WASHINGTON - Students from New York to Alaska will be exploring forests and wetlands this year as part of an effort by the U.S. Forest Service to get kids out of the classroom and into the woods.
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The $1.5 million "Kids in the Woods" program is aimed at a growing problem among American school children: a lack of direct experience with nature that experts say can contribute to childhood obesity, diabetes and even attention deficit disorder.
The program also is intended to nurture future environmental scientists and other Forest Service workers - an acute need for an agency with a graying work force, said Deputy Forest Service Chief Ann Bartuska.
"It's an opportunity to connect kids to our national forests and to other outdoor settings," she said. "We are taking this in our broadest mission."
The grant program includes 24 projects in 15 states, including Alaska, California, Colorado, Idaho, Montana, New Mexico, Oregon, Utah, Washington and Wyoming. More than 23,000 children are expected to participate in the program, which is supported by a host of private groups, as well as state, federal and local agencies.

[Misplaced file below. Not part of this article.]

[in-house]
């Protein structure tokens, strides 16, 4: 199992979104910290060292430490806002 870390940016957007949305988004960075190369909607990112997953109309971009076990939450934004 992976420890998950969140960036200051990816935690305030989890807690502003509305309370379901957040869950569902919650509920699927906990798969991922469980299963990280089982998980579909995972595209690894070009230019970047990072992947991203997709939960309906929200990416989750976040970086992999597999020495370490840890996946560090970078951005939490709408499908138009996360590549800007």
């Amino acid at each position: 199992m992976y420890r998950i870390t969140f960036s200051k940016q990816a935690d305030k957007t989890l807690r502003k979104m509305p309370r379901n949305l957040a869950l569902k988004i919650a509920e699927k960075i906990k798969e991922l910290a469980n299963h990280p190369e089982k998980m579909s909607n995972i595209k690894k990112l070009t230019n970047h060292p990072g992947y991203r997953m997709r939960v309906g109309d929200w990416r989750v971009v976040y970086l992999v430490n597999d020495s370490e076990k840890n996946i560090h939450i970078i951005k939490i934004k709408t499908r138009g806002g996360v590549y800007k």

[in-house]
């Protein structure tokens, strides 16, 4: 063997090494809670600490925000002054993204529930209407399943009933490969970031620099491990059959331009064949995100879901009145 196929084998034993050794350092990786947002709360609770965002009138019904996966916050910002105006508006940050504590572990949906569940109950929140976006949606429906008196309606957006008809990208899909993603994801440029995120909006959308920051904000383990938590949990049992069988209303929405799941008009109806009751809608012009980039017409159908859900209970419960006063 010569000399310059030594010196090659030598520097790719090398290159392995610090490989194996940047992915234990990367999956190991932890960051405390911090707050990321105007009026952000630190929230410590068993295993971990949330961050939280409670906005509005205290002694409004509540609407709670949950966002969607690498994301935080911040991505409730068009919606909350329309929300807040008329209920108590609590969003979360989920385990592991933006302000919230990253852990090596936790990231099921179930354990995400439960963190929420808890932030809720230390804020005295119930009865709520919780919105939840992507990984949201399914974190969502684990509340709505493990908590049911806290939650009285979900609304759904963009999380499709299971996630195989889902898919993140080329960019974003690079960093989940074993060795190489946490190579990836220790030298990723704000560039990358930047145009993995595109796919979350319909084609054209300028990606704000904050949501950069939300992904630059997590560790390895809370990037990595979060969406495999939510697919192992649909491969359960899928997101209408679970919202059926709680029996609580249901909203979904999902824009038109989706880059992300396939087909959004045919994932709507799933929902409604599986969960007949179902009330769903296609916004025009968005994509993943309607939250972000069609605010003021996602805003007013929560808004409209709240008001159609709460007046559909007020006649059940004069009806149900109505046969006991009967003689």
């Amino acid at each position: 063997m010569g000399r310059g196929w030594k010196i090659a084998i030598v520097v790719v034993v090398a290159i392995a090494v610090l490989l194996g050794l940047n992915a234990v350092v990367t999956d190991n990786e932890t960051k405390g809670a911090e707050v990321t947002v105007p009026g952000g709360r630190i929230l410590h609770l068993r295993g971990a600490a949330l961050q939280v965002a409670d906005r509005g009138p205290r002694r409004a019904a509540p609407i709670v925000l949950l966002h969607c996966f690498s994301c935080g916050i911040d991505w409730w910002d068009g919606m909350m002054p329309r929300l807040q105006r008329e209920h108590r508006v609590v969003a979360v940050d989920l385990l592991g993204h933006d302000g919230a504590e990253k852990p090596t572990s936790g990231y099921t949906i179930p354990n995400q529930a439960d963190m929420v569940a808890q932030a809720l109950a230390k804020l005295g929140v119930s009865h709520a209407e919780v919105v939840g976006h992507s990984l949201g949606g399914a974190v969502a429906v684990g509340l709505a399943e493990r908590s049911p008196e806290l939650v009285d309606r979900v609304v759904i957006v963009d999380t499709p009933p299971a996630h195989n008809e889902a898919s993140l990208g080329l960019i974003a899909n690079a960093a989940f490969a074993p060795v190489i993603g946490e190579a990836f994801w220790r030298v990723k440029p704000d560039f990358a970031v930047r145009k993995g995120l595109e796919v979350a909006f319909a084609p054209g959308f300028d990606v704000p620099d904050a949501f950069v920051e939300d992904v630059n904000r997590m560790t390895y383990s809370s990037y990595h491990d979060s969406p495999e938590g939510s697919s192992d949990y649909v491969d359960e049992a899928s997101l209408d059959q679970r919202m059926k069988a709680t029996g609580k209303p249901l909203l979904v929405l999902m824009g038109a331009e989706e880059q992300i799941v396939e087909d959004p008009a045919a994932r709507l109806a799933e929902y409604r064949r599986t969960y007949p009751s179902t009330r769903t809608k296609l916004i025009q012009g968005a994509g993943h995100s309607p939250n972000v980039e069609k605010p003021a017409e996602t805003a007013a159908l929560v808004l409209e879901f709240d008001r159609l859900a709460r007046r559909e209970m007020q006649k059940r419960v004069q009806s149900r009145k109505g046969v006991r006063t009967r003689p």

The Forest Service is providing $500,000 in grants, with another $1 million provided by partners including the U.S. Fish and Wildlife Service, New York Botanical Garden and the Gates Foundation.
Bartuska said the grant program is an outgrowth of the Forest Service's centennial celebration in 2005, when officials were told they needed more outreach programs to encourage young people to get outdoors.
Richard Louv, a journalist and author of the 2005 book, "Last Child in the Woods," applauds the Forest Service effort.
Louv, a former columnist for the San Diego Union-Tribune, says children are suffering from attention problems and higher rates of mental and physical illness because they aren't directly exposed to nature - a problem he calls a "nature-deficit disorder."
"The effort by the Forest Service is really significant," he said. "If kids are not going outside in nature who in the world is going to care about the spotted owl or any other endangered species?"
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